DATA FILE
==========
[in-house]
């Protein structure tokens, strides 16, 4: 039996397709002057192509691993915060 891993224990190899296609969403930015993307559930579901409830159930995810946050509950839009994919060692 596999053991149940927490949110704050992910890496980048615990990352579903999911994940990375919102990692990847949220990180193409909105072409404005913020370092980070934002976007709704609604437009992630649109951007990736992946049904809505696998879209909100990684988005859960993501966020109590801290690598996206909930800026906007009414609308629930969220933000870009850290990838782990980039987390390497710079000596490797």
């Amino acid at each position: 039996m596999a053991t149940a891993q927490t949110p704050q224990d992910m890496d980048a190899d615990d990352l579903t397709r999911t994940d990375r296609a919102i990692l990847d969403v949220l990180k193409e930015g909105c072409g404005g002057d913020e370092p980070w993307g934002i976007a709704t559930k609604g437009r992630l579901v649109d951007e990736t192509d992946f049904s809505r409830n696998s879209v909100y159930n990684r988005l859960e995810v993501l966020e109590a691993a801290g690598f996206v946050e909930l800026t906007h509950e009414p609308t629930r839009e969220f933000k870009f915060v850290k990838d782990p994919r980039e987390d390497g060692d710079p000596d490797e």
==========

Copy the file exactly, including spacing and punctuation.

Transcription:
[in-house]
């Protein structure tokens, strides 16, 4: 039996397709002057192509691993915060 891993224990190899296609969403930015993307559930579901409830159930995810946050509950839009994919060692 596999053991149940927490949110704050992910890496980048615990990352579903999911994940990375919102990692990847949220990180193409909105072409404005913020370092980070934002976007709704609604437009992630649109951007990736992946049904809505696998879209909100990684988005859960993501966020109590801290690598996206909930800026906007009414609308629930969220933000870009850290990838782990980039987390390497710079000596490797």
């Amino acid at each position: 039996m596999a053991t149940a891993q927490t949110p704050q224990d992910m890496d980048a190899d615990d990352l579903t397709r999911t994940d990375r296609a919102i990692l990847d969403v949220l990180k193409e930015g909105c072409g404005g002057d913020e370092p980070w993307g934002i976007a709704t559930k609604g437009r992630l579901v649109d951007e990736t192509d992946f049904s809505r409830n696998s879209v909100y159930n990684r988005l859960e995810v993501l966020e109590a691993a801290g690598f996206v946050e909930l800026t906007h509950e009414p609308t629930r839009e969220f933000k870009f915060v850290k990838d782990p994919r980039e987390d390497g060692d710079p000596d490797e």